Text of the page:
A Godly Gottcha

I watched a portion of an interview with Nevada senate candidate Sharon Angle in which she was asked whether there could ever be any justification for abortion.  Her answer was that she is a Christian, and that God has a plan for every person’s life.  
It bothered me that, apart from the obvious evasion of a direct answer, she would dare to make a bold statement linking Christianity with the doctrine that God has a plan for every life.  It’s not simply because she said it, but because I often hear the same thing said around town, in response to most any tragic event or condition in life, as if it was an undisputed biblical truth and core Christian belief. Well, I am a Christian, and I do not believe that God has a particular plan for each person’s life.  The idea strikes me as naive silliness believed by the dreadfully misinformed.  
Scripture certainly records many plans.  Most of them are human plans, all known to God, that usually result in one sort of disaster or another.  Others are God’s plans: God’s plans for constructing the tabernacle and building the first temple; God’s plans for Israel’s future; God’s plans for the world’s future; God’s plans for salvation.  Not God’s plans for every human life.  
To be sure, God has called, and continues to call, particular persons into his service for certain purposes, but each person so called is able to choose whether to go along or not.  More to the point, scripture makes clear that God has provided us with what we need to know and do to live in godly harmony with one another, and has made it pretty clear that that is what God would like us to do.  None of us is forced to live that way and for the most part we don’t.
What scripture most clearly reveals is that God is ever engaged with human kind.  God participates with us in the events of our lives.  My own experience is that the more I engage with God the more I am aware of how much God is engaging with me.  The obverse of that is to have no awareness at all of God’s presence in one’s life, and, therefore, to have no response to God’s urging, counsel, or even goading.  None of that has anything to do with the idea that I am a rather hapless person careening through life controlled by a predestined fate that includes all the events and conditions I might encounter.  
I’m not sure where this “God has a plan for your life” stuff comes from, but I hear it often enough coming out of the mouths of popular preachers.  I guess it’s a sort of perverted latter day Calvinism.  It produces persons filled with daily anxiety as they desperately try to figure out what that plan is while scared to death that they will burn in hell if they fail, which, by that doctrine, they were destined to do anyway, so it’s a godly gottcha all the way round.  Others are proud of their achievements in life, earned by the sweat of their labor and beholden to no one, but eager to lay any misfortune at the feet of God as evidence of God’s plan.  And then there are those who wallow in their predestined misfortunes with the attitude that this is the life God assigned to them so get used to it.
How does any of that square with the gospel of Jesus Christ?  It doesn’t.

4 thoughts on “A Godly Gottcha”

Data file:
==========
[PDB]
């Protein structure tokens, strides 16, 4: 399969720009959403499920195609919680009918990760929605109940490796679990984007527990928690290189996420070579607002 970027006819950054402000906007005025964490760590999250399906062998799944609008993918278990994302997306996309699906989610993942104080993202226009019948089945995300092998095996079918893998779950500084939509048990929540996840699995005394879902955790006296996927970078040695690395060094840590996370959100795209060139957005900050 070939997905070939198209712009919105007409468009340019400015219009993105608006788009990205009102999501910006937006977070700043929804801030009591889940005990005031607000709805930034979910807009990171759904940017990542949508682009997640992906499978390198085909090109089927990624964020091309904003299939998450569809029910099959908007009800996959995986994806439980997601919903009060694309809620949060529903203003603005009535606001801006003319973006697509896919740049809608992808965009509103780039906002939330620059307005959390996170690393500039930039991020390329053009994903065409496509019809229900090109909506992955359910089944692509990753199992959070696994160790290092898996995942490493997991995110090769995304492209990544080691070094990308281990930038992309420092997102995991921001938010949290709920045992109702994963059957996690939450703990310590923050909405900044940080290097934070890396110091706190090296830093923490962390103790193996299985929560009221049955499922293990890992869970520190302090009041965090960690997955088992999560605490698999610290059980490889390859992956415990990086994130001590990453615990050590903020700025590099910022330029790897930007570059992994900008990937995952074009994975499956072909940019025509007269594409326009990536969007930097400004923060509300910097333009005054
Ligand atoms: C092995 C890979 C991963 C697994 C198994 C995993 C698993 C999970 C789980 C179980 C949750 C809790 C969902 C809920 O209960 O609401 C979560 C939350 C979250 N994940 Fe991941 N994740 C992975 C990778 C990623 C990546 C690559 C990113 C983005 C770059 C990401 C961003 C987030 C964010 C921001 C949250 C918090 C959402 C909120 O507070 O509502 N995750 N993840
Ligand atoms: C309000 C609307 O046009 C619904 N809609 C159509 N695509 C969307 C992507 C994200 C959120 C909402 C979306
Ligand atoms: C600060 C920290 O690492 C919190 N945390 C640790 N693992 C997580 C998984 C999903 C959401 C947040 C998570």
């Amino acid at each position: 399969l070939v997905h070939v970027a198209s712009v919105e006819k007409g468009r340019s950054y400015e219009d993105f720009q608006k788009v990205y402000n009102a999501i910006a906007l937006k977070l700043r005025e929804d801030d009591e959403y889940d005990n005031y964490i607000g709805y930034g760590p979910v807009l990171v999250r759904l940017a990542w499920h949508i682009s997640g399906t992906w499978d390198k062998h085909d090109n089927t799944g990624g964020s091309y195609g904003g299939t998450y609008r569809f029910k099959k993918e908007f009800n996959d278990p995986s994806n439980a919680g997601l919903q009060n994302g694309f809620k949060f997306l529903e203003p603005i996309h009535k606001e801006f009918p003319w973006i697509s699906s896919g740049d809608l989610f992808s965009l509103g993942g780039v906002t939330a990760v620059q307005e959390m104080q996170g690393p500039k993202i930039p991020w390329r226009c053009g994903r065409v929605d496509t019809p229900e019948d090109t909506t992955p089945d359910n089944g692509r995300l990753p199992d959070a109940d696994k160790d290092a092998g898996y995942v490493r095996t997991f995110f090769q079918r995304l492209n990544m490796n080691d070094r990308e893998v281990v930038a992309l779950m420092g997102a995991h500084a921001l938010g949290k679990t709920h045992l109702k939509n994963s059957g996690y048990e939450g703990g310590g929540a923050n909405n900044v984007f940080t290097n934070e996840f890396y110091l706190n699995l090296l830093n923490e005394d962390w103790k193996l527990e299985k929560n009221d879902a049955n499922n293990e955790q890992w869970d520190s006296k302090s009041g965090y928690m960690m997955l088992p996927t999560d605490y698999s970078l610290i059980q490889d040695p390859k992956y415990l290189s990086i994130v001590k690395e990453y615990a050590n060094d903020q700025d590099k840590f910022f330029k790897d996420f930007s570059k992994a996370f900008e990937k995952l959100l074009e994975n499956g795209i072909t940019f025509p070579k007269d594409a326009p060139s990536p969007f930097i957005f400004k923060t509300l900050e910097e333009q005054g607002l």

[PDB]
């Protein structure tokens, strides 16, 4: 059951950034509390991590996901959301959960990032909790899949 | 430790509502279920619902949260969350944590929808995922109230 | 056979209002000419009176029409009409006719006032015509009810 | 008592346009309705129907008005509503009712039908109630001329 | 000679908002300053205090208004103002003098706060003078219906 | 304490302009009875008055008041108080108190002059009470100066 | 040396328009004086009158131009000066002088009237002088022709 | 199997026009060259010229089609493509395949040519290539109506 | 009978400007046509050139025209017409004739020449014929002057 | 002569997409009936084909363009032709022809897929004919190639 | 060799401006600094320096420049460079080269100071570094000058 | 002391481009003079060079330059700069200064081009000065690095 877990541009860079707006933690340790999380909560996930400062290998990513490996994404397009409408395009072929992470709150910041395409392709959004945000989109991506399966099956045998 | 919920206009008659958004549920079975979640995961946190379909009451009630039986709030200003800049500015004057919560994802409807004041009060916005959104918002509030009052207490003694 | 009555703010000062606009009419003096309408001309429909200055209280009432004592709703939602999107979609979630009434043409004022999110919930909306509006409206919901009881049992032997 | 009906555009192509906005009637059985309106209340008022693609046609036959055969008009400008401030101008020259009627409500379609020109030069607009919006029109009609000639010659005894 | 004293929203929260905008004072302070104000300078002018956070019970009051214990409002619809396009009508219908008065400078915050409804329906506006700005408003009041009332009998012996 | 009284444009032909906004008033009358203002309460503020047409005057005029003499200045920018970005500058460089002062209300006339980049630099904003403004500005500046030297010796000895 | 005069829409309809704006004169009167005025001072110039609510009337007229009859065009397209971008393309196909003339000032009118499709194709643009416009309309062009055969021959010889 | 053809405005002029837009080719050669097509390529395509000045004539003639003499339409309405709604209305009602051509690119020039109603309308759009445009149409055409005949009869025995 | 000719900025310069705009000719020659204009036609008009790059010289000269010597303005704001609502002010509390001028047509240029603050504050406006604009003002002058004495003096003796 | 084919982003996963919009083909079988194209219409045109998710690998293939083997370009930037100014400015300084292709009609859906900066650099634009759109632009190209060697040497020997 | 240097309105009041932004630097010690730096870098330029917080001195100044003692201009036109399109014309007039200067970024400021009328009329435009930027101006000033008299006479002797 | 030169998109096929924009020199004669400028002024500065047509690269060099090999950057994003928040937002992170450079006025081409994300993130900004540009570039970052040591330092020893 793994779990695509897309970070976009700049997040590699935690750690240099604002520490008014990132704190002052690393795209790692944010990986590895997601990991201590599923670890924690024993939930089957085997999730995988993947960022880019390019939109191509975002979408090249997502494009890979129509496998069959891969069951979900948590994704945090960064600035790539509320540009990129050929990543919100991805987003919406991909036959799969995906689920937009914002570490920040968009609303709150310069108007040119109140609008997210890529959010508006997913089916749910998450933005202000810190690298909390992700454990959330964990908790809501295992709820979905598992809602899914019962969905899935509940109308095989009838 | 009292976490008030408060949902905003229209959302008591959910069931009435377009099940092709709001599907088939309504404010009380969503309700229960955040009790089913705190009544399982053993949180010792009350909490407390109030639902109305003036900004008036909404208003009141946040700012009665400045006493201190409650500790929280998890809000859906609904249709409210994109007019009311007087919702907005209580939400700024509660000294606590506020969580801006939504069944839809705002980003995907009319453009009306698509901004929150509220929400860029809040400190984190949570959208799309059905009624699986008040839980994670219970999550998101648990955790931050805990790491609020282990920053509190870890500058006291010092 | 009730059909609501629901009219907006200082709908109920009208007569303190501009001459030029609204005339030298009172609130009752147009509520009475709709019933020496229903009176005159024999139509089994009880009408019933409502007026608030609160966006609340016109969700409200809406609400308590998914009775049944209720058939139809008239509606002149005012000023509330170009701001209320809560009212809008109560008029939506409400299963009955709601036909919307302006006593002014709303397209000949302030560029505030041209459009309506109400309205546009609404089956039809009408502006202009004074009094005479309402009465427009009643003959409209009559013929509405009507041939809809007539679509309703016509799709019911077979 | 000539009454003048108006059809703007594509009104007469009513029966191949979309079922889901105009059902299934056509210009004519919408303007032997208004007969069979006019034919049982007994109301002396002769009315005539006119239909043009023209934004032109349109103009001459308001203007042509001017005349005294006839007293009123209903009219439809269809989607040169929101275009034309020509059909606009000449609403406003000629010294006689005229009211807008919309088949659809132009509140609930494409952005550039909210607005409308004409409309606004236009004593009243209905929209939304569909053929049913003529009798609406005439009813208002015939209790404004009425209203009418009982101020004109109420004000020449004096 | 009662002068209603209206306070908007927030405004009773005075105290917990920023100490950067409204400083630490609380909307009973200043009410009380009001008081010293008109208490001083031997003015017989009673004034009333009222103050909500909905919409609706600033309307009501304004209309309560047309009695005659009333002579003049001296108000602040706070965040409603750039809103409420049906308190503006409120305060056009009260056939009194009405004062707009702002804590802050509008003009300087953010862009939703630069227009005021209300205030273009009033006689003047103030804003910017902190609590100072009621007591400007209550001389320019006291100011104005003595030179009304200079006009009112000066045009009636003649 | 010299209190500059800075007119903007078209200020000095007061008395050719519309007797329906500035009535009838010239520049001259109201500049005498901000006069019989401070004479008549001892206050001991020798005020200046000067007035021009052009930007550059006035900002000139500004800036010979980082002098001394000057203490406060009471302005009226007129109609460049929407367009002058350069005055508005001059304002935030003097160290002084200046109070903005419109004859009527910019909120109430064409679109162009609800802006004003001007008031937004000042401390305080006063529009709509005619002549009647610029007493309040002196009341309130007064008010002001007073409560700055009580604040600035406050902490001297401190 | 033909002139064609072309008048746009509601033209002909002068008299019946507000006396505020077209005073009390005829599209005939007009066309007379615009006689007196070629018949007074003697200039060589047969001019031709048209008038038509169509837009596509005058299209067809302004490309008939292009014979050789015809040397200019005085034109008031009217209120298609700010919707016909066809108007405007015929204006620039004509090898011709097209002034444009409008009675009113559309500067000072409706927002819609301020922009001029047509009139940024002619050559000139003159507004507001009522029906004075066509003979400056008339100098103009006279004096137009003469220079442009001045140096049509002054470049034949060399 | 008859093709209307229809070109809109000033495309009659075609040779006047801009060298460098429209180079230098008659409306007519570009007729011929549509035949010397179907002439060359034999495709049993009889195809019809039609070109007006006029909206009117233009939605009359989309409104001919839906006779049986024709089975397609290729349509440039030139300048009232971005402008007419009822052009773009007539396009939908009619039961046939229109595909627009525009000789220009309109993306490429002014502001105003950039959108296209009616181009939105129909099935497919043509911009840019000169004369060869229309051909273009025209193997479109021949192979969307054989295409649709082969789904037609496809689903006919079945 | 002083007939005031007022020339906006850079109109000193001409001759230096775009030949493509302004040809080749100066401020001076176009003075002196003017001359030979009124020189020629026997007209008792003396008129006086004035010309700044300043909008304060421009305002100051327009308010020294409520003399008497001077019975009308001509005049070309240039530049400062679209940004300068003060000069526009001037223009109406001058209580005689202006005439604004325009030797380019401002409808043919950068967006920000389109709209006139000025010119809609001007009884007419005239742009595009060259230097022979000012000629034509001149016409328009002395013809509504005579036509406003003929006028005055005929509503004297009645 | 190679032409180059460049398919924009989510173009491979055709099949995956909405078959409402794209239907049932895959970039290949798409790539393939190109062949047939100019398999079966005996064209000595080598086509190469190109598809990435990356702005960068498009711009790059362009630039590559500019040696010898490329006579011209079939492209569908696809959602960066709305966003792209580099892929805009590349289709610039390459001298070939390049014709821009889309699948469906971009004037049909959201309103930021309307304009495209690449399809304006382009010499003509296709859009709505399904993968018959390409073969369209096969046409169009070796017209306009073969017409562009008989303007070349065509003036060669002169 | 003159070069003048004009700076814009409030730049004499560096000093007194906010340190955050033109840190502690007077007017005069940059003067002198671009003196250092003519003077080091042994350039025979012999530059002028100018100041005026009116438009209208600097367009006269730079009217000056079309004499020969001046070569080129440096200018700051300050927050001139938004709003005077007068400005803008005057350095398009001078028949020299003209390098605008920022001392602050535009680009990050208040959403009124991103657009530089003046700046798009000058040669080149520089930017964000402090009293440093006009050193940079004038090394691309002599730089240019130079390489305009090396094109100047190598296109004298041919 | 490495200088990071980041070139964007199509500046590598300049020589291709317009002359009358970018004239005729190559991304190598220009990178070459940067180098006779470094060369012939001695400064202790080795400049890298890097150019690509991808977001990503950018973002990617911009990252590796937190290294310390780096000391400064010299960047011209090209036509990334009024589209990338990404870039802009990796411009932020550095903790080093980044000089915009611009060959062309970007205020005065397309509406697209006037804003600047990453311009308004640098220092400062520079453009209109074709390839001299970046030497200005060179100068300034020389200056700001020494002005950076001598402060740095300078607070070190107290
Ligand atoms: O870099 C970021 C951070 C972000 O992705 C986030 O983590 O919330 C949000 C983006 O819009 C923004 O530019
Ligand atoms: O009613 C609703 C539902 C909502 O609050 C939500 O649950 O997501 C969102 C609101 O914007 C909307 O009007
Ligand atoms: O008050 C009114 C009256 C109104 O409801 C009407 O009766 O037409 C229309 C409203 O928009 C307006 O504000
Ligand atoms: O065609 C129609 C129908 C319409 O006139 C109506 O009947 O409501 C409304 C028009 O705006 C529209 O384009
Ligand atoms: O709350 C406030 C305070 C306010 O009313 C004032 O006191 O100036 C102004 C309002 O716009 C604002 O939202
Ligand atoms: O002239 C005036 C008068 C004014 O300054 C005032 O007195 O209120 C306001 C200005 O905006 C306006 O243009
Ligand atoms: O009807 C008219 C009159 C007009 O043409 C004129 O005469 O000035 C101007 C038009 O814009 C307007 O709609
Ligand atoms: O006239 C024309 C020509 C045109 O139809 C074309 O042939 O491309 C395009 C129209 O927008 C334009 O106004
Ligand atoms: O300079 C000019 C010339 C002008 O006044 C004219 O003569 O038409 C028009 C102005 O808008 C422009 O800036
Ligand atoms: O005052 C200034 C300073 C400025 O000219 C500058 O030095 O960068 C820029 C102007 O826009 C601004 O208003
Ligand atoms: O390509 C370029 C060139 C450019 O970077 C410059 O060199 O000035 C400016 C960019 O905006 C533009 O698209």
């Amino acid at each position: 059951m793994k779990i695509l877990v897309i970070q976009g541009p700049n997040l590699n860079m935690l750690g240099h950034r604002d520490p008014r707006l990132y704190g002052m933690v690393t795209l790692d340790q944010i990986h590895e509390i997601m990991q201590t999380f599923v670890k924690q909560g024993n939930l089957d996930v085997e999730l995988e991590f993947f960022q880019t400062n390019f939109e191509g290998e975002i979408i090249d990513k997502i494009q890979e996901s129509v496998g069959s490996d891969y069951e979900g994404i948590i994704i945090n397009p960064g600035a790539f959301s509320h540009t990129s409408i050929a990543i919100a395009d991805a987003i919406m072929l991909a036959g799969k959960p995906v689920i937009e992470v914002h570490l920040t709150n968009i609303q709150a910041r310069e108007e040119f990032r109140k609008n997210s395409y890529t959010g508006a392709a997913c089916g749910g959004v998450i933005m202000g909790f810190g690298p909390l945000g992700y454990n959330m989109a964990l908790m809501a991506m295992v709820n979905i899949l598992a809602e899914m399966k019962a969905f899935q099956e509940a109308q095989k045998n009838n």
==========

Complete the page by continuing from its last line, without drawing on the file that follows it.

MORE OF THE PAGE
1. P.S. Have you ever noticed the irony of those who ascribe to the doctrines of personal responsibility individualism and God's indelible plan for one's life without the slightest awareness of the built in contradiction?

  2. Remember CP, Sharon Angle is the same Sharon Angle who back in 1995 said that separation of Church and State was unconstitutional. How could we expect her to even think about theology and Christian history in anything less than a shoot from the mouth sort of way? I see your point and I have wondered how we get to the sacrifice of Jesus as \”he was born to be sacrificed\” justification for his brutal execution, but if one accepts that as the basis of their faith, then it is a short stone's toss to a \”plan for every persons life\” and then just a mere shuffle to justification for the situation of those who are hungry naked thirsty etc. and not taking action to better the world around us. The over simplification of scripture and theological thought with the unwillingness to \”revisit\” leads nicely to the maintaining of power structures that are less than just. Being humans it is very difficult to give up those places of comfort and tradition, especially when death to them translates so easily to damnation from those who still hold them dear.

  3. Yes, I have noticed the innate irony of the contradiction between the actions and other beliefs of those who subscribe to this doctrine of \”God has a plan for me\”. I have heard that idea repeated so often that I know that it must be taught from the pulpit of their churches, including from my own dear relatives, who think that it is actually a Christian doctrine(and many other such doctrines, also). The basic logic of predestination is one that those who believe in it do not dare face-that God causes bad accidents deliberately and causes bad people to do bad things! They really only want the \”sunny\” things predestined, the blessings, as Socrates says in the Republic, \”We must not believe that God (or, the gods) causes all things, but good things only, and for other things we must find other causes.\” Dr B

  4. My heroes, CP, B, Dr. B – You tell it like you see it and of course, you're my heroes because I agree with you; I could never state the case so eloquently as the three of you do again and again! xoxo

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